A Look At: “A rapid expression and purification condition screening protocol for membrane protein structural biology”

fig. 1 - A rapid expression and purification condition screening protocol for membrane protein structural biology

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Affiliation – Stockholm Center for Biomembrane Research, Department of Biochemistry and Biophysics, Stockholm University, The Arrhenius Laboratories for Natural Sciences, Stockholm, SE-10691, Sweden.



Membrane proteins control a large number of vital biological processes and are often medically important-not least as drug targets. However, membrane proteins are generally more difficult to work with than their globular counterparts, and as a consequence comparatively few high-resolution structures are available. In any membrane protein structure project, a lot of effort is usually spent on obtaining a pure and stable protein preparation. The process commonly involves the expression of several constructs and homologs, followed by extraction in various detergents. This is normally a time-consuming and highly iterative process since only one or a few conditions can be tested at a time. In this article, we describe a rapid screening protocol in a 96-well format that largely mimics standard membrane protein purification procedures, but eliminates the ultracentrifugation and membrane preparation steps. Moreover, we show that the results are robustly translatable to large-scale production of detergent-solubilized protein for structural studies. We have applied this protocol to 60 proteins from an E. coli membrane protein library, in order to find the optimal expression, solubilization and purification conditions for each protein. With guidance from the obtained screening data, we have also performed successful large-scale purifications of several of the proteins. The protocol provides a rapid, low cost solution to one of the major bottlenecks in structural biology, making membrane protein structures attainable even for the small laboratory.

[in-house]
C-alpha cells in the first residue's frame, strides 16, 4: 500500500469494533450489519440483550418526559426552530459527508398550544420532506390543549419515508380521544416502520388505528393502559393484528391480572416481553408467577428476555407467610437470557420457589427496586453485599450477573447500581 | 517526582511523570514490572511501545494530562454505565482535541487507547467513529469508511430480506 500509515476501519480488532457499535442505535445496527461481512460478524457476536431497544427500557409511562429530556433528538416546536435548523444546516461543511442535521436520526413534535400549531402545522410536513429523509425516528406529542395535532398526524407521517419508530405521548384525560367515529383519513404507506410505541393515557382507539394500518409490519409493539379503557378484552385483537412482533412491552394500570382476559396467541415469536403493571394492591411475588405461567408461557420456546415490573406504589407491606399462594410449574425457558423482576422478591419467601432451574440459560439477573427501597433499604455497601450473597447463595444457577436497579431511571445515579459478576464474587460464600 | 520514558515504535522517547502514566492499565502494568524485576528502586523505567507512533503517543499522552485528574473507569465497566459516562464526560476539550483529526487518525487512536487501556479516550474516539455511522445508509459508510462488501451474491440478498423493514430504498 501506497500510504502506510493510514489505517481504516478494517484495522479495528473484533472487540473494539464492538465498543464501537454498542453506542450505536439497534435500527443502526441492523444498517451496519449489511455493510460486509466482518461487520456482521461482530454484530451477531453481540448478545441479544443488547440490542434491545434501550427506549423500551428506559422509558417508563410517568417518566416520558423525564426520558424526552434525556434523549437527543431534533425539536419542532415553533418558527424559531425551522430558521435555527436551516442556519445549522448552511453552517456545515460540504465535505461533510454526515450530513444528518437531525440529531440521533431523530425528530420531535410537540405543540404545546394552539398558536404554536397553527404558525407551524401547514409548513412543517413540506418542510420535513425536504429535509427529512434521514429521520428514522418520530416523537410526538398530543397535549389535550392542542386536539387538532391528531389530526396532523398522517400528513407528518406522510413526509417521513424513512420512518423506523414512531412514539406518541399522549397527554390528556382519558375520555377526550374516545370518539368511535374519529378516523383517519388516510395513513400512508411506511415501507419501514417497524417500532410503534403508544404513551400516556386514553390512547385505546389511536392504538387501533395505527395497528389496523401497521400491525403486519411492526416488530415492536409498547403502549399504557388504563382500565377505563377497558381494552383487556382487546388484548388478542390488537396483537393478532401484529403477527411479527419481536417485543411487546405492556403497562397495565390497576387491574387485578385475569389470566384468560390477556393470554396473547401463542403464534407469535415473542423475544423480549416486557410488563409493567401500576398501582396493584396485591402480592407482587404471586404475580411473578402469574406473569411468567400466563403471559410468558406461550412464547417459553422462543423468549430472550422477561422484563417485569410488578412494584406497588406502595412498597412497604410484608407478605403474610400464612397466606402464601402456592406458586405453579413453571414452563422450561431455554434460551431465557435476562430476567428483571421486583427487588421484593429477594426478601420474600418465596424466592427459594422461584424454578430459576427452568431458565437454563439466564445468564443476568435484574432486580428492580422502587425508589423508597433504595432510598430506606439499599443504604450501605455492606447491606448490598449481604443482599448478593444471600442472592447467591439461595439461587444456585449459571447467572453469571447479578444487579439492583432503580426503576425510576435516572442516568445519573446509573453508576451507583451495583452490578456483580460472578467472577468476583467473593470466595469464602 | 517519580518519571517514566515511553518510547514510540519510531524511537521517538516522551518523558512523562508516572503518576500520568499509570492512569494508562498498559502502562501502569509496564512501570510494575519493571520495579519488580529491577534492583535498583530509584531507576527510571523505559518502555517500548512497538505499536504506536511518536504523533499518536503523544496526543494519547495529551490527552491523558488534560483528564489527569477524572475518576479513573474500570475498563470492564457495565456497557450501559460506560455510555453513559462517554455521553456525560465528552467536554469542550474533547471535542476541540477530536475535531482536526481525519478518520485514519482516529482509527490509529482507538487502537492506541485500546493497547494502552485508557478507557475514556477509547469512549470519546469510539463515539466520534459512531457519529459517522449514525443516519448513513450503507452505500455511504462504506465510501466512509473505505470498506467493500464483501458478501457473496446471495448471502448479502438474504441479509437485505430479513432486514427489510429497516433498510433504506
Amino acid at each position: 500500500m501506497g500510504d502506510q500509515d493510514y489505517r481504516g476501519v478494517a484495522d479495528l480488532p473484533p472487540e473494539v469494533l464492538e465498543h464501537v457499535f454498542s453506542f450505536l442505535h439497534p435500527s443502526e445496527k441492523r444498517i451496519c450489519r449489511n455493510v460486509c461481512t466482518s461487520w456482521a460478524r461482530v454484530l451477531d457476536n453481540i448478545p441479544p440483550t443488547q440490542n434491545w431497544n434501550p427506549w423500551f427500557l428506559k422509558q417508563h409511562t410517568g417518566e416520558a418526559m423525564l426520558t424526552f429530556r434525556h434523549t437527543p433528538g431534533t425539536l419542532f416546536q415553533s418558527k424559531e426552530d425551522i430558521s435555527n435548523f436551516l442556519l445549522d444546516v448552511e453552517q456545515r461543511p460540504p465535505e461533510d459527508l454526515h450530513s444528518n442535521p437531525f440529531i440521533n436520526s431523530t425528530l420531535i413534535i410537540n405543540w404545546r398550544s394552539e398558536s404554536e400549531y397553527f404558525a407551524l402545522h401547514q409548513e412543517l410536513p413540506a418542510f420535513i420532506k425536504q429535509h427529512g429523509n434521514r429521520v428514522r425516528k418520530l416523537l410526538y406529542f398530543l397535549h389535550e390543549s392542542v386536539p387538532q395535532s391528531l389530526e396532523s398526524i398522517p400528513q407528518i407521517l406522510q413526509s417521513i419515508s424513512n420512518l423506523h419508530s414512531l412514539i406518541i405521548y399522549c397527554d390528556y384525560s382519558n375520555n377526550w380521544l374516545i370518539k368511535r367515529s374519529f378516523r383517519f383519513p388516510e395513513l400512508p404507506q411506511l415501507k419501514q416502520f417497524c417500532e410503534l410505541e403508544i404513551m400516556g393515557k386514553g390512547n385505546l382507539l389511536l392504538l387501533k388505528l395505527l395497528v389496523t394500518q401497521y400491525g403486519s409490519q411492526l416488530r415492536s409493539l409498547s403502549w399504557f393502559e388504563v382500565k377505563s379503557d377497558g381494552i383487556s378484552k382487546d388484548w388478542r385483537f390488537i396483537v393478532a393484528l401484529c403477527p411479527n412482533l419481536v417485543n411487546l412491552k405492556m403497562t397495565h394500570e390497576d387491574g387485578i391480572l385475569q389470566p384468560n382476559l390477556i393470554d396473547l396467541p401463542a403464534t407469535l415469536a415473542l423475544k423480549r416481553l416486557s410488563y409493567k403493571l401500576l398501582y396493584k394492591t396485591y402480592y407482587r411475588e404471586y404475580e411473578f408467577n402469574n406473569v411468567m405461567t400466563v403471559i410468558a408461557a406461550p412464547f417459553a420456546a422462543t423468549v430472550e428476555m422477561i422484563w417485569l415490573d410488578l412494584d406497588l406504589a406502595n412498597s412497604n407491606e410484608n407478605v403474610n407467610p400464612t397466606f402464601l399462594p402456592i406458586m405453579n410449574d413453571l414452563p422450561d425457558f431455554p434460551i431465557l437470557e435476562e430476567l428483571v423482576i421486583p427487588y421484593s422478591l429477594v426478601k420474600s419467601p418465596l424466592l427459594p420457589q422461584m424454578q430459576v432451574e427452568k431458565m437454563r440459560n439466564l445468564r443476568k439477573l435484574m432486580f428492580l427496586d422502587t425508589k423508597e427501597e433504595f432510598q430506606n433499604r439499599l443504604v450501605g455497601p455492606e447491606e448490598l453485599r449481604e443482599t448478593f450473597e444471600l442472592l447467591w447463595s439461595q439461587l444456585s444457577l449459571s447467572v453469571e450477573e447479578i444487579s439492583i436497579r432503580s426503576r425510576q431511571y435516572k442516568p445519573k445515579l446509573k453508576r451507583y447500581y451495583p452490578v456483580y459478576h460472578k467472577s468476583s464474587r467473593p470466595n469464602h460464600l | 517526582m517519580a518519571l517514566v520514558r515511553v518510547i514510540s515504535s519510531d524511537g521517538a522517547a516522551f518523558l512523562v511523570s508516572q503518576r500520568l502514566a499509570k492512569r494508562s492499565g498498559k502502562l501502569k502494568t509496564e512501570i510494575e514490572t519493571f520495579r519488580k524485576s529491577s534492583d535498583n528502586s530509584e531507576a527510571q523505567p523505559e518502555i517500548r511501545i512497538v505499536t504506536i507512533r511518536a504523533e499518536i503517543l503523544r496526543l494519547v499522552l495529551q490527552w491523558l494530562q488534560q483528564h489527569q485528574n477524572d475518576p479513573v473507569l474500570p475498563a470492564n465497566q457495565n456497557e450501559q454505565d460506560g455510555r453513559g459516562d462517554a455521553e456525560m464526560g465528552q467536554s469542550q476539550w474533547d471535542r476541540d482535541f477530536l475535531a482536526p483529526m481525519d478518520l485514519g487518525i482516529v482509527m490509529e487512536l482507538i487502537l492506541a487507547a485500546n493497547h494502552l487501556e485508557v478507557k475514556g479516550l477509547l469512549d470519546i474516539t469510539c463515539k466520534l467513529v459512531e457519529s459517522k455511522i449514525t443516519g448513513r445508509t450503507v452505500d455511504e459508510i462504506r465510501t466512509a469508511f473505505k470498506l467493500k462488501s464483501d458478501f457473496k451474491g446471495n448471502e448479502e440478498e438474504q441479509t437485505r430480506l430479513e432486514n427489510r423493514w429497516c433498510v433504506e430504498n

We set out to design a protocol for rapid microscale solubilization and affinity purification in a 96‐well format, in order to be able to quickly evaluate whether a particular membrane protein is amenable to production for structural studies or not. For comparative purposes, we selected a battery of 16 commonly used detergents of varying size and head group chemistry, divided into five detergent families (Supporting Information Table SI). The screening protocol was engineered to be as fast and small‐scale as possible, while still simulating large‐scale preparation procedures closely; the latter to be able to identify conditions that allow for upscaling.

For the screening trials, 60 proteins were selected from a folding reporter GFP fusion membrane protein library where the membrane protein is followed by a TEV protease cleavage site, a C‐terminal folding reporter GFP molecule and a C‐terminal His‐tag [Fig. ​[Fig.11(A)].21 The proteins were chosen to cover a wide range of molecular weights and globular/transmembrane domain ratios (Table 1).

fig. 1 - A rapid expression and purification condition screening protocol for membrane protein structural biology

table 1 - A rapid expression and purification condition screening protocol for membrane protein structural biology

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ARVYS Proteins Inc. provides a full spectrum of protein services to the life science, pharmaceutical and biotechnology communities.  Our work experience encompasses almost every aspect of protein biochemistry allowing us to contribute to projects regardless of whether they are at early research or late development stages.  We can be your partner in:

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– purification of recombinant proteins, antibodies or naturally occurring proteins,

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– improvement of protein stability,

– protein labeling with fluorescent, biotin and enzyme probes,

– endotoxin removal and testing for in vivo studies,

– protein characterization to monitor its integrity and functionality